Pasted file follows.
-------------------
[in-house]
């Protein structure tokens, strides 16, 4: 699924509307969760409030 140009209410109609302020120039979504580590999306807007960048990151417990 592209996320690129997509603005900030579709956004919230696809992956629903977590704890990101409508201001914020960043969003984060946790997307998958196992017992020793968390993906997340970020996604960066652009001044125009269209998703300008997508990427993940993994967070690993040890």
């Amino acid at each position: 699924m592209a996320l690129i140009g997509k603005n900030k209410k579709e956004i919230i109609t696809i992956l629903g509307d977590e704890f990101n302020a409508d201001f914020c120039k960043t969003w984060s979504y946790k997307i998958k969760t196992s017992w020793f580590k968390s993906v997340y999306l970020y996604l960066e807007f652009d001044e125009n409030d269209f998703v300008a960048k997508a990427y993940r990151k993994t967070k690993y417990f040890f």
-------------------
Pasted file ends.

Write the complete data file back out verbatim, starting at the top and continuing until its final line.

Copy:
[in-house]
């Protein structure tokens, strides 16, 4: 699924509307969760409030 140009209410109609302020120039979504580590999306807007960048990151417990 592209996320690129997509603005900030579709956004919230696809992956629903977590704890990101409508201001914020960043969003984060946790997307998958196992017992020793968390993906997340970020996604960066652009001044125009269209998703300008997508990427993940993994967070690993040890």
């Amino acid at each position: 699924m592209a996320l690129i140009g997509k603005n900030k209410k579709e956004i919230i109609t696809i992956l629903g509307d977590e704890f990101n302020a409508d201001f914020c120039k960043t969003w984060s979504y946790k997307i998958k969760t196992s017992w020793f580590k968390s993906v997340y999306l970020y996604l960066e807007f652009d001044e125009n409030d269209f998703v300008a960048k997508a990427y993940r990151k993994t967070k690993y417990f040890f």